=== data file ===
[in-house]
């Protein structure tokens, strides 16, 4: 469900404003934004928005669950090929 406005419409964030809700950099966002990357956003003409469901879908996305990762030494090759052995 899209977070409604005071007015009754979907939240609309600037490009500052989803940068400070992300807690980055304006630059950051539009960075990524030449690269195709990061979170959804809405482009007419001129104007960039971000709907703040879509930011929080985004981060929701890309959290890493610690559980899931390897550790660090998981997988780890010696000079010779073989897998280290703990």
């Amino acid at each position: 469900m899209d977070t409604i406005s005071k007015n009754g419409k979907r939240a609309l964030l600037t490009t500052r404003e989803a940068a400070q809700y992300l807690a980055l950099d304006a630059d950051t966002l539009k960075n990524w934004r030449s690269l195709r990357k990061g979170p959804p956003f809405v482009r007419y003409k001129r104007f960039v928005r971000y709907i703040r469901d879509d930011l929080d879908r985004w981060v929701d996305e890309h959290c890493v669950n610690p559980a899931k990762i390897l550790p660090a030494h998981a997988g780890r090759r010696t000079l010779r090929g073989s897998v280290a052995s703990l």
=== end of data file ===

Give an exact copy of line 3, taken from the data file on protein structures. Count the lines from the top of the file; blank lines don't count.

């Amino acid at each position: 469900m899209d977070t409604i406005s005071k007015n009754g419409k979907r939240a609309l964030l600037t490009t500052r404003e989803a940068a400070q809700y992300l807690a980055l950099d304006a630059d950051t966002l539009k960075n990524w934004r030449s690269l195709r990357k990061g979170p959804p956003f809405v482009r007419y003409k001129r104007f960039v928005r971000y709907i703040r469901d879509d930011l929080d879908r985004w981060v929701d996305e890309h959290c890493v669950n610690p559980a899931k990762i390897l550790p660090a030494h998981a997988g780890r090759r010696t000079l010779r090929g073989s897998v280290a052995s703990l």